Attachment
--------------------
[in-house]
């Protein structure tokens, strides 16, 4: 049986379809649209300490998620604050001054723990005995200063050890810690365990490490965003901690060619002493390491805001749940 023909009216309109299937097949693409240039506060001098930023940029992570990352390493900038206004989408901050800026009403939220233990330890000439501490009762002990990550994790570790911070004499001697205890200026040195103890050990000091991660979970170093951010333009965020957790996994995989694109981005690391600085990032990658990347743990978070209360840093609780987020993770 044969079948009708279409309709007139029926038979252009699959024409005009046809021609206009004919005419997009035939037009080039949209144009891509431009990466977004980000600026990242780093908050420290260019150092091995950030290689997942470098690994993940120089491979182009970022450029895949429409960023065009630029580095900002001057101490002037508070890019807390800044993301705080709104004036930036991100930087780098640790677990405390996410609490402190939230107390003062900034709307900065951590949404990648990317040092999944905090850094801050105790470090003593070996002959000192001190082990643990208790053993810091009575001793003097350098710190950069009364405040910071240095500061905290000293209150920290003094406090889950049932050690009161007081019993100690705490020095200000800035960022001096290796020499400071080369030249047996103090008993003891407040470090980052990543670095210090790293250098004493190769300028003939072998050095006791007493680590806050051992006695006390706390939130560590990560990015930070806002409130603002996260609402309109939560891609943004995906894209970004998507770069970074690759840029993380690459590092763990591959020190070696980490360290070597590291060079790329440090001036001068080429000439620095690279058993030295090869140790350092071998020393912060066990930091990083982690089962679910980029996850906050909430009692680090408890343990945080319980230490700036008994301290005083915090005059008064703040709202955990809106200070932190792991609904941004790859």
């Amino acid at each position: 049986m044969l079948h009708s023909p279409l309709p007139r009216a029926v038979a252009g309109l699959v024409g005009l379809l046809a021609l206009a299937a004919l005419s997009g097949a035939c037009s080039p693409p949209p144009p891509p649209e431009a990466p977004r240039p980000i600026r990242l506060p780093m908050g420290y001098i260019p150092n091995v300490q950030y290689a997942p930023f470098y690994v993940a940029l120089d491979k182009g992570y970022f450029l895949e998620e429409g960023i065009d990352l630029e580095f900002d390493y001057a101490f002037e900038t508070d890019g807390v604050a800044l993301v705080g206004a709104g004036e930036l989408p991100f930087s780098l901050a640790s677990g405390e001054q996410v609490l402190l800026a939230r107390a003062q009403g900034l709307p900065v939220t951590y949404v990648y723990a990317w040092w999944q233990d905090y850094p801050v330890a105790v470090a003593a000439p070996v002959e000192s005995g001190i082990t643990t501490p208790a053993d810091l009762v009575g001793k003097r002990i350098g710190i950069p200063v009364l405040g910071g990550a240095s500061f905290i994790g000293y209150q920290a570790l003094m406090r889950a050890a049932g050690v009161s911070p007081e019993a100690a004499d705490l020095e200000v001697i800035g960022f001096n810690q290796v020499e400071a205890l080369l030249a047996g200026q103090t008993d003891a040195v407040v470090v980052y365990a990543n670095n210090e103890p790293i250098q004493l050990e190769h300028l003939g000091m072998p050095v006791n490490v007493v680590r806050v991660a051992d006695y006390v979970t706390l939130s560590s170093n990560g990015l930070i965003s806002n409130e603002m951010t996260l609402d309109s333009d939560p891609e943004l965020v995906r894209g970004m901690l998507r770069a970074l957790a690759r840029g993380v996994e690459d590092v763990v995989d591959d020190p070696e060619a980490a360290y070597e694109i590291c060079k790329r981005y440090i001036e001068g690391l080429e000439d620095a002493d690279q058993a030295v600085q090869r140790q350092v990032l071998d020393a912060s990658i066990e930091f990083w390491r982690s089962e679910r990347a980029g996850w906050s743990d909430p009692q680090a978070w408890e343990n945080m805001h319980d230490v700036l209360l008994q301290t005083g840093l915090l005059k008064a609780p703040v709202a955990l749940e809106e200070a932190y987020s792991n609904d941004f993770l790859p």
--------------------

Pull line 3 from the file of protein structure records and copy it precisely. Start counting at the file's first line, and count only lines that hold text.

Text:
């Amino acid at each position: 049986m044969l079948h009708s023909p279409l309709p007139r009216a029926v038979a252009g309109l699959v024409g005009l379809l046809a021609l206009a299937a004919l005419s997009g097949a035939c037009s080039p693409p949209p144009p891509p649209e431009a990466p977004r240039p980000i600026r990242l506060p780093m908050g420290y001098i260019p150092n091995v300490q950030y290689a997942p930023f470098y690994v993940a940029l120089d491979k182009g992570y970022f450029l895949e998620e429409g960023i065009d990352l630029e580095f900002d390493y001057a101490f002037e900038t508070d890019g807390v604050a800044l993301v705080g206004a709104g004036e930036l989408p991100f930087s780098l901050a640790s677990g405390e001054q996410v609490l402190l800026a939230r107390a003062q009403g900034l709307p900065v939220t951590y949404v990648y723990a990317w040092w999944q233990d905090y850094p801050v330890a105790v470090a003593a000439p070996v002959e000192s005995g001190i082990t643990t501490p208790a053993d810091l009762v009575g001793k003097r002990i350098g710190i950069p200063v009364l405040g910071g990550a240095s500061f905290i994790g000293y209150q920290a570790l003094m406090r889950a050890a049932g050690v009161s911070p007081e019993a100690a004499d705490l020095e200000v001697i800035g960022f001096n810690q290796v020499e400071a205890l080369l030249a047996g200026q103090t008993d003891a040195v407040v470090v980052y365990a990543n670095n210090e103890p790293i250098q004493l050990e190769h300028l003939g000091m072998p050095v006791n490490v007493v680590r806050v991660a051992d006695y006390v979970t706390l939130s560590s170093n990560g990015l930070i965003s806002n409130e603002m951010t996260l609402d309109s333009d939560p891609e943004l965020v995906r894209g970004m901690l998507r770069a970074l957790a690759r840029g993380v996994e690459d590092v763990v995989d591959d020190p070696e060619a980490a360290y070597e694109i590291c060079k790329r981005y440090i001036e001068g690391l080429e000439d620095a002493d690279q058993a030295v600085q090869r140790q350092v990032l071998d020393a912060s990658i066990e930091f990083w390491r982690s089962e679910r990347a980029g996850w906050s743990d909430p009692q680090a978070w408890e343990n945080m805001h319980d230490v700036l209360l008994q301290t005083g840093l915090l005059k008064a609780p703040v709202a955990l749940e809106e200070a932190y987020s792991n609904d941004f993770l790859p």